What is a Gap Analysis

Posted by Marilyn Hoare on September 22, 2015



Many people may be familiar with the term “gap analysis” as it relates to project management or may even know it as a “needs analysis” or “needs assessment.” However, some may be unsure how it applies to talent management. The principle is essentially the same: it is a comparison of the current state versus the desired future state. The key difference is that in regards to talent management, it is the employee and a job that are being compared.

When performing a gap analysis, you need to start with some sort of benchmarking and other assessments so that everyone can first understand the expectations. What is generally required of a specific job? A good place to start is with competencies and skills. Listing these is a beginning, but going a step further and indicating the required level of proficiency for each competency and/or skill becomes much more useful.

After establishing a benchmark of characteristics or factors, it is then possible to focus on “what is” versus “what should be.” Including a required level of proficiency enables you to be that much more specific in ascertaining the precise gap. You then know not only whether or not an employee holds a required competency or skill, but also whether they have the level of experience you require. A gap analysis at this level really allows you to highlight the gap and focus on ways to address it.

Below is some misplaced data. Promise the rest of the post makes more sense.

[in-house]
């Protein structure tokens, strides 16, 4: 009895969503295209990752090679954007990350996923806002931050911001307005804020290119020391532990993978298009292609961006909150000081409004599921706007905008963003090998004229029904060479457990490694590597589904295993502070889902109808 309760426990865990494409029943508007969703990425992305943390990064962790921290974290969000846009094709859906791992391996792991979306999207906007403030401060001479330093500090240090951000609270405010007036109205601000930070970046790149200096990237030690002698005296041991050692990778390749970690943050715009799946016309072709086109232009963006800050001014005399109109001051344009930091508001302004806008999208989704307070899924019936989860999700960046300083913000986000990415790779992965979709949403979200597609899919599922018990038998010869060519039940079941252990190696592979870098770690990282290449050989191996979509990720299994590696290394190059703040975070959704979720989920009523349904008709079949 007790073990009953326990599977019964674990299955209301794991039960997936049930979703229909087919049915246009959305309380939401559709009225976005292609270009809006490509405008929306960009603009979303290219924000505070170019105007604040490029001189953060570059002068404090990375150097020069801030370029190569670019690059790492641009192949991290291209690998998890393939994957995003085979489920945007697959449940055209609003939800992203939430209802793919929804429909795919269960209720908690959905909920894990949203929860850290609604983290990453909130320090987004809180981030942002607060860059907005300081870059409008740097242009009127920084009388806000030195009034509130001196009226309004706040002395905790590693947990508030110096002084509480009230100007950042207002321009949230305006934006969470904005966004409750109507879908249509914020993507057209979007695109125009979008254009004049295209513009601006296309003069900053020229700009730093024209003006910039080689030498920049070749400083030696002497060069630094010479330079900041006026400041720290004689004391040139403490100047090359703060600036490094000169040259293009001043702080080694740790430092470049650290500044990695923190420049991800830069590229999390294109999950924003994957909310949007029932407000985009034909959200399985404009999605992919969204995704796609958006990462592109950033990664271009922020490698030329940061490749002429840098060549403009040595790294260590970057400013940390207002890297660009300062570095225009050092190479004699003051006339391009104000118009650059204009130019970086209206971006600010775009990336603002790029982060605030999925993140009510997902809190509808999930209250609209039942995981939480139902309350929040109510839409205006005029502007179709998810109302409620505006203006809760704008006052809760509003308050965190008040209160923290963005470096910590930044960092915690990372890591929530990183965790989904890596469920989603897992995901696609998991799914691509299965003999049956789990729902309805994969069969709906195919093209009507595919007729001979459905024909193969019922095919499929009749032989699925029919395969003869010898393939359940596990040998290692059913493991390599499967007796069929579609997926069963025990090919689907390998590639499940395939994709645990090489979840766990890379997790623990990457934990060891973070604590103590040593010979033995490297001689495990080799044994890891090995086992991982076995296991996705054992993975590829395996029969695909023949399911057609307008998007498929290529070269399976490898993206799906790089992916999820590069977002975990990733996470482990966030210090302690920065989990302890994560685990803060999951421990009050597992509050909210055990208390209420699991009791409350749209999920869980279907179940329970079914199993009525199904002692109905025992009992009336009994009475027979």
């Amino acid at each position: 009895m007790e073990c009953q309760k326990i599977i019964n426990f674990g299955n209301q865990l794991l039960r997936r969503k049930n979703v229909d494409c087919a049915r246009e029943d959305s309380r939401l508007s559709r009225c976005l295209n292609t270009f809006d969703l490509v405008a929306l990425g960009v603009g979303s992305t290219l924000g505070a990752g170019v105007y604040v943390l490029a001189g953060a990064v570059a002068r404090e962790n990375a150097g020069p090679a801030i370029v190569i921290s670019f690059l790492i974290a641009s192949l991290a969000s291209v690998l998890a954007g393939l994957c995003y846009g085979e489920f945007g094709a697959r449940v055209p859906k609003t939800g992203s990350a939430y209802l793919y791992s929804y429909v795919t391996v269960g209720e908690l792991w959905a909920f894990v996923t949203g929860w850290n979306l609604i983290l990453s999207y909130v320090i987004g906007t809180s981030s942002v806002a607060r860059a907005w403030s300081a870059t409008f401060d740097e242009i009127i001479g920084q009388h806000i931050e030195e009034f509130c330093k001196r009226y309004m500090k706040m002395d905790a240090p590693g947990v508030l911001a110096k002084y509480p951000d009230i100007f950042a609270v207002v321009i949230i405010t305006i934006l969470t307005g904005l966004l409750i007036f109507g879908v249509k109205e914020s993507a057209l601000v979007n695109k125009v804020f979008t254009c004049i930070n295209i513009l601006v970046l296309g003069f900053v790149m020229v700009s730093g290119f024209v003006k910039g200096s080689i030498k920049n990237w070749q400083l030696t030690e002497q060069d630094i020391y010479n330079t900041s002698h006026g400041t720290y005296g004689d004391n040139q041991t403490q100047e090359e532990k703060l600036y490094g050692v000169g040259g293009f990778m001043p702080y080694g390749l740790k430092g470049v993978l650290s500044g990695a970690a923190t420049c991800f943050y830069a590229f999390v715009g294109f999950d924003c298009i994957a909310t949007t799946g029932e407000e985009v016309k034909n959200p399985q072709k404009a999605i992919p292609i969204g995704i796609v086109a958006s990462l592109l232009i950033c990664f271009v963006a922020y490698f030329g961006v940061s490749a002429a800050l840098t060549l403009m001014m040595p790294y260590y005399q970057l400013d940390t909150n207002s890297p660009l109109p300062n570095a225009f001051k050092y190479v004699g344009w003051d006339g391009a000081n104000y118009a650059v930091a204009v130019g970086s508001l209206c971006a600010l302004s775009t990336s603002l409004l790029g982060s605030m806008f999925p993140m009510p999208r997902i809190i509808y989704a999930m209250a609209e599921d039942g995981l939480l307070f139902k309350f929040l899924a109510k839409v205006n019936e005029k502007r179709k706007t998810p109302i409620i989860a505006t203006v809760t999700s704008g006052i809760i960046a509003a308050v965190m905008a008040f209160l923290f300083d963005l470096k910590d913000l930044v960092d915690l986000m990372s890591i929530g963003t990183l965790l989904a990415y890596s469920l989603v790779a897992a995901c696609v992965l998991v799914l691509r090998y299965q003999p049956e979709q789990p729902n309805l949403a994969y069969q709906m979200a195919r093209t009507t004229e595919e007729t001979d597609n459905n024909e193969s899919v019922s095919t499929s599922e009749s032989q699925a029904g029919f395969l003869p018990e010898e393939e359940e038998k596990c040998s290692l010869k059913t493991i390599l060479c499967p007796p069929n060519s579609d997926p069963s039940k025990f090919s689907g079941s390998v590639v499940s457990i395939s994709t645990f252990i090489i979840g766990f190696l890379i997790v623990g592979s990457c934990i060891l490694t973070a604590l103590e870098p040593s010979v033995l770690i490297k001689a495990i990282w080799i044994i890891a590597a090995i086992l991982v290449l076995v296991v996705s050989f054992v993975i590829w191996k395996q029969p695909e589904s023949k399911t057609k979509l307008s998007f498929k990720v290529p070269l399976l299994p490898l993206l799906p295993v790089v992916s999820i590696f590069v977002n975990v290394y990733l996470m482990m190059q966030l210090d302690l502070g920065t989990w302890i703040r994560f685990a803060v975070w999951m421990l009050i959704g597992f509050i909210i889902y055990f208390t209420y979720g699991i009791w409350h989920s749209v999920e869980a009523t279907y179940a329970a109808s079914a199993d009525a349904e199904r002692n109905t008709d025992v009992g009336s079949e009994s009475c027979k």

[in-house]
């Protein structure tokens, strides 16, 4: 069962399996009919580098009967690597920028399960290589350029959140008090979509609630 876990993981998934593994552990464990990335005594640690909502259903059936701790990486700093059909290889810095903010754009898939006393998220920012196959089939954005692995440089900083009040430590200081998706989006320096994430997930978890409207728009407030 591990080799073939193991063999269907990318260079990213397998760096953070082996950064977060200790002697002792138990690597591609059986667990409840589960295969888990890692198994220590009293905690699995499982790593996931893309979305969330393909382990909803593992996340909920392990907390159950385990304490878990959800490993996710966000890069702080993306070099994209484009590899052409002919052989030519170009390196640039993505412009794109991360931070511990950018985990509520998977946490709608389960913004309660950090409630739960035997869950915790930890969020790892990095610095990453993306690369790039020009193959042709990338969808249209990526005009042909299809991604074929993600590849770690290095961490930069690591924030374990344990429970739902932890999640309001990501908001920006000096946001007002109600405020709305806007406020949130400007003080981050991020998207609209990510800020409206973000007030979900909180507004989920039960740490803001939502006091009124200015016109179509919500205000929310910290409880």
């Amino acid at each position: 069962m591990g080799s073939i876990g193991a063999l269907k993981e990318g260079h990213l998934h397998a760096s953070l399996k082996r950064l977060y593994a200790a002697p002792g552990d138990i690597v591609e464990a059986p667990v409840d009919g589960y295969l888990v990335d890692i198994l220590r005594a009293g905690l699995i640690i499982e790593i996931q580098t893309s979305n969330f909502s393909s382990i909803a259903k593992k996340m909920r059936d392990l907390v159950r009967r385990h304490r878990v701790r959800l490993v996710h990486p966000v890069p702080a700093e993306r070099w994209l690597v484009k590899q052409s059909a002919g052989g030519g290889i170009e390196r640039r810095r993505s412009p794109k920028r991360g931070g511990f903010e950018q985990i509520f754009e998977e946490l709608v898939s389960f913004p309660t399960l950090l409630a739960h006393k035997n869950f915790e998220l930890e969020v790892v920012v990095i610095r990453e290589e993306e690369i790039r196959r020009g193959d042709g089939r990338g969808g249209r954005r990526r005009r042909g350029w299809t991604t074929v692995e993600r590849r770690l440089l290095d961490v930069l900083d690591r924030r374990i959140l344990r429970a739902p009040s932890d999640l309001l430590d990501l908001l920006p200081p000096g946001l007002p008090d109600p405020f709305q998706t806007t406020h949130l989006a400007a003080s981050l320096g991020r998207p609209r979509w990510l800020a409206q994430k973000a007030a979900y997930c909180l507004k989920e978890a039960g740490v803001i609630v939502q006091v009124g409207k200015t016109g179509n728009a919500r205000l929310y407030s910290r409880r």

If gap analyses are not performed, there is a good chance that employees are not reaching their full potential and are producing at a lower level than they are capable. Forcing attention to the gaps aids in realizing where the bulk of your efforts should be spent. This is not to say that a “weakness” is to be dwelt upon for development: this is often a wasted effort. Instead, use the gap analysis to see where there may be some talent that could be further developed.

The gap analysis is a tool with many benefits throughout all aspects of talent management. Not only can it be used to assist with establishing career development plans as mentioned above, but it is also critical for forecasting and workforce planning. Look to you upcoming projects, potential retirements or promotions, and general turnover. What are the skills and competencies required to keep those positions filled? Do you currently have the bench strength to do so or will employee development be needed? If you don’t feel you have the needed talent within your organization, use the gap analysis as part of your recruiting strategy.

Essentially, if you aren’t performing gap analyses within your company, you may have a greater gap than you think.